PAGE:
GAO was asked to review BSEE's management of offshore oil and gas pipelines. This report examines BSEE's processes for (1) ensuring active pipeline integrity and (2) addressing safety and environmental risks posed by decommissioning. GAO reviewed regulations, procedures, and other documents and data related to BSEE's pipeline management processes. GAO also interviewed BSEE officials and those from other agencies with offshore responsibilities.

Pipelines are a huge scope for any offshore oil and gas project. Subsea pipelines transport oil and gas from subsea wells to the platform and subsequetly gas or oil from the platform to the coast for futher process and distribution. There are also large pipeline for the transportation of gas or oil from one country to another.

Keywords: Buried pipelines. Seismic response. Strong ground motion. Lifelines. Damage. Wave propagation. Permanent ground deformation. Landslides. Lateral spreading. Settlement. Attenuation. Body waves. Surface waves. Subsurface conditions. Failiure modes. Continuous pipelines. Soil pipe interaction. Fault motion. Segmented pipelines. Damage mitigation.

Provide the BSEE Alaska Region with a comprehensive review and gap analysis of current United States (U.S.), State of Alaska andinternational regulations, standards, and related specifications and technical reports for offshore hydrocarbon carrying pipelines inArctic conditions incorporating the new Federal Arctic Rule and including, but not limited to, American Petroleum Institute (API)documents. Report on the state of the art and emerging technology of offshore hydrocarbon carrying pipelines in Arctic conditions

This research will make use of results obtained during an earlier study that was focused on seabed scour due to ice ridges. Of interest in this project are the states of stress and deformation in pipelines buried in soil scoured by moving ice ridges. Specifically, acomputational tool customized for the analysis of the complete ridge-soil-pipeline system will be developed and applied to a parametric study of pipeline deformation due to seabed scour by ice ridges.This investigation will increase our confidence in pipeline design in pristine settings where failure is intolerable.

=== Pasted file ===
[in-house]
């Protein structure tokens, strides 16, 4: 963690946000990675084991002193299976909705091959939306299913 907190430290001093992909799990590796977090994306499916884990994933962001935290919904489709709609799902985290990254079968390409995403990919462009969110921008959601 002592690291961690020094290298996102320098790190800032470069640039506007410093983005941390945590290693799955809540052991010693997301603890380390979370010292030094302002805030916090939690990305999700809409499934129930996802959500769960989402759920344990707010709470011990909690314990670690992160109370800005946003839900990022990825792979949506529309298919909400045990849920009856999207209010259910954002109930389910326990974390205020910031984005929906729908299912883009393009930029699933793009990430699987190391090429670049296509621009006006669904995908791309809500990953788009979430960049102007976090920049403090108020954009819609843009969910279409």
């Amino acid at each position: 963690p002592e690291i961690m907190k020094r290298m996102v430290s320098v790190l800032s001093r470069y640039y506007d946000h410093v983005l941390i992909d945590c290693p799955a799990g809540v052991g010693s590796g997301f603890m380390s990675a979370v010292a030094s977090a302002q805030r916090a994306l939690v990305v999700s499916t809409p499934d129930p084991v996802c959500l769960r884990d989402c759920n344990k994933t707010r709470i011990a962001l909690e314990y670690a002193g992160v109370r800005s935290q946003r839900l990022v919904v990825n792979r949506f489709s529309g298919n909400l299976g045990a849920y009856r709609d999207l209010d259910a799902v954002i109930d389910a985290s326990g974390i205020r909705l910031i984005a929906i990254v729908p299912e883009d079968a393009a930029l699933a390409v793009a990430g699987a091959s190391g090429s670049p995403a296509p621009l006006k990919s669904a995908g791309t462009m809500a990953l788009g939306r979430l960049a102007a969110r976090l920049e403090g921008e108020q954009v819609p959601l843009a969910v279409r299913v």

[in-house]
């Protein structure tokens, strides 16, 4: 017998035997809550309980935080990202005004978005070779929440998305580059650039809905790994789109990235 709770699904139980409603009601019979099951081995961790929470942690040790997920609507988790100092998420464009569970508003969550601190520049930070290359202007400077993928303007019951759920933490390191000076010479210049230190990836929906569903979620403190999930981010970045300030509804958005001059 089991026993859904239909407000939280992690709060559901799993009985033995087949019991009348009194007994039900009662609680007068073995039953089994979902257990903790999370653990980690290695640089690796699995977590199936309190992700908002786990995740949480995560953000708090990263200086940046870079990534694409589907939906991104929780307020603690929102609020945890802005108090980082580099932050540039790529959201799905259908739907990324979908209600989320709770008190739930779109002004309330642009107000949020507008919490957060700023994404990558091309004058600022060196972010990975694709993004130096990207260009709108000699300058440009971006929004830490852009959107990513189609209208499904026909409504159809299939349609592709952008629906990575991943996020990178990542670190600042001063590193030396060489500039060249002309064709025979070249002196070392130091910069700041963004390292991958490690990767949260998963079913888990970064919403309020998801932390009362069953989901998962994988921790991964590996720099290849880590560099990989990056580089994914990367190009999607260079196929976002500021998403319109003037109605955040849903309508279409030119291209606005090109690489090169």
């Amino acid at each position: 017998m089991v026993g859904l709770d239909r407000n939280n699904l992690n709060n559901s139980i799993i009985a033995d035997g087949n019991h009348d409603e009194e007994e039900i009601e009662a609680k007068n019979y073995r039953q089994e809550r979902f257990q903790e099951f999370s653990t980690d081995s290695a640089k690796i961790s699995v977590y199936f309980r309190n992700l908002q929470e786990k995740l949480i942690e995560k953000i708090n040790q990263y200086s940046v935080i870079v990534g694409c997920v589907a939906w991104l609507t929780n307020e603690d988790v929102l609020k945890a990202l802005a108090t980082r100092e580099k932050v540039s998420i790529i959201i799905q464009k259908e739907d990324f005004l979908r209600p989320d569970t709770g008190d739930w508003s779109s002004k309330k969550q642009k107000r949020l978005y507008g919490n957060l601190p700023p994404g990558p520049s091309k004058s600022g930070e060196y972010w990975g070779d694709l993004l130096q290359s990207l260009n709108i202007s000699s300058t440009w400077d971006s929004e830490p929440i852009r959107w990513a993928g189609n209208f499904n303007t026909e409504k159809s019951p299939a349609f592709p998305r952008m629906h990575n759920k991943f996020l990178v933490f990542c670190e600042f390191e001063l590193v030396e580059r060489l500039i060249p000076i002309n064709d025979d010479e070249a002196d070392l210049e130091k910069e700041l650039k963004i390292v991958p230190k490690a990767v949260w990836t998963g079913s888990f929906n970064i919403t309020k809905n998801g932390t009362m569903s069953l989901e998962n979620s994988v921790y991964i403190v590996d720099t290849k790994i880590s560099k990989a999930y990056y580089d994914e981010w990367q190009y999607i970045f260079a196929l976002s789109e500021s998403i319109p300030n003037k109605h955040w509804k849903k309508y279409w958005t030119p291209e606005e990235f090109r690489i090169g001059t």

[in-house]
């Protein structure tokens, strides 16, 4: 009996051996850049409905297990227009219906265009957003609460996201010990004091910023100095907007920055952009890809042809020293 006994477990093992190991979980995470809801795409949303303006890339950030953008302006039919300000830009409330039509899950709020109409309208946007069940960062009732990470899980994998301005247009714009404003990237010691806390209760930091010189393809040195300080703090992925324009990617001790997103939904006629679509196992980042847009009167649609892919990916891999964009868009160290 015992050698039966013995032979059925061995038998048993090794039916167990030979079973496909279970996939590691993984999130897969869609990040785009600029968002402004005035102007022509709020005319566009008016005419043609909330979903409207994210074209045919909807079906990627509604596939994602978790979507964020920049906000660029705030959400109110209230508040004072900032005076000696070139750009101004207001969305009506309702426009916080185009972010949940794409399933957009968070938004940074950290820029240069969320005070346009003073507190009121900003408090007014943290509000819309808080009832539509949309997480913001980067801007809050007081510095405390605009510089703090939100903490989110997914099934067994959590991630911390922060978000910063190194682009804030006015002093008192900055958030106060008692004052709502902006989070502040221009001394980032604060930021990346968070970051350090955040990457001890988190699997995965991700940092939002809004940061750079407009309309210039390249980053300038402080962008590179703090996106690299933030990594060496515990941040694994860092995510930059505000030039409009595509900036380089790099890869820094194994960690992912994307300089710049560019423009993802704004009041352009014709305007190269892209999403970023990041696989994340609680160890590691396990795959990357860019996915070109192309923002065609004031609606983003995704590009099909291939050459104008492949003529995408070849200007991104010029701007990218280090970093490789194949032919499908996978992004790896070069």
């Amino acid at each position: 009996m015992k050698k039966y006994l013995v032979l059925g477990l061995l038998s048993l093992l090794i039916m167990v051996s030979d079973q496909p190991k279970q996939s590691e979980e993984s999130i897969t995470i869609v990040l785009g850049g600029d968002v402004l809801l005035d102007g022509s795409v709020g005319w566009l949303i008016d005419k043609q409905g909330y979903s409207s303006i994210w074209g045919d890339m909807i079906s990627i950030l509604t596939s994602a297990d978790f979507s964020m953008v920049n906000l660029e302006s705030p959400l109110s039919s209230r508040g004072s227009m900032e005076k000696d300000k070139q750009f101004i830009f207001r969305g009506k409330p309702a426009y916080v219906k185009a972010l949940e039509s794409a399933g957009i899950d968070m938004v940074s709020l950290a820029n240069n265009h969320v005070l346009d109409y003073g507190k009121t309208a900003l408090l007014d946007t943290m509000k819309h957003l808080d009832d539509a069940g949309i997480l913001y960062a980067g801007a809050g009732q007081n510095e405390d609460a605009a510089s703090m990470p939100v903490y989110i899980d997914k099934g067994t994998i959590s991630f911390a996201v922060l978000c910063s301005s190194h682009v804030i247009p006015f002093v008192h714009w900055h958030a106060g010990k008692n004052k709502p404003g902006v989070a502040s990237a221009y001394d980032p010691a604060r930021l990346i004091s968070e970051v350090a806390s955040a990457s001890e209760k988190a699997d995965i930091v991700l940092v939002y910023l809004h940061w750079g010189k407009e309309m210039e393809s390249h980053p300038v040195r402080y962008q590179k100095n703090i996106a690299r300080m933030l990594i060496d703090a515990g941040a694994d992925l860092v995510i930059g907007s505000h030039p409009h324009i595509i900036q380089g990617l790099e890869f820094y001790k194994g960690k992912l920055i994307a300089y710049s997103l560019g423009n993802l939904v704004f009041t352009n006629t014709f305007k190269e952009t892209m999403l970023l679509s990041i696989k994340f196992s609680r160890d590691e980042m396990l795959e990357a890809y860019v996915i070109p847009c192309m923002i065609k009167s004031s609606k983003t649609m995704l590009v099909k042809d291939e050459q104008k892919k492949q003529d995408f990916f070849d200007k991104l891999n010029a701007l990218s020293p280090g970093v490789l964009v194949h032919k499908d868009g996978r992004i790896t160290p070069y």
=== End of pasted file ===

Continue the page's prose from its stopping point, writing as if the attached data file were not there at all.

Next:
The primary objectives of this project are to (1) consider the full suite of environmental data (meteorological and oceanographic) and structural performance data that could be collected during exploration and production operations off the coast of Alaska, and review each type of measurement in terms of its potential value to the design of future offshore infrastructure; and (2) assess alternatives and develop a recommendation for how MMS should go about collecting, archiving and processing this data.

Before offshore oil and natural gas can be extracted, it must be found. Geophysical companies conduct scientific surveys in offshore areas by bouncing soundwaves off the seafloor. In water, the energy source is typically an array of different sized air-chambers, filled with compressed air. The source is towed behind a seismic survey vessel and releases bursts of high pressure energy into the water. The returning sound waves are detected and recorded by hydrophones that are spaced out along a series of cables. Strict mitigation measures are used throughout this process to ensure the health and safety of marine mammals and other marine life.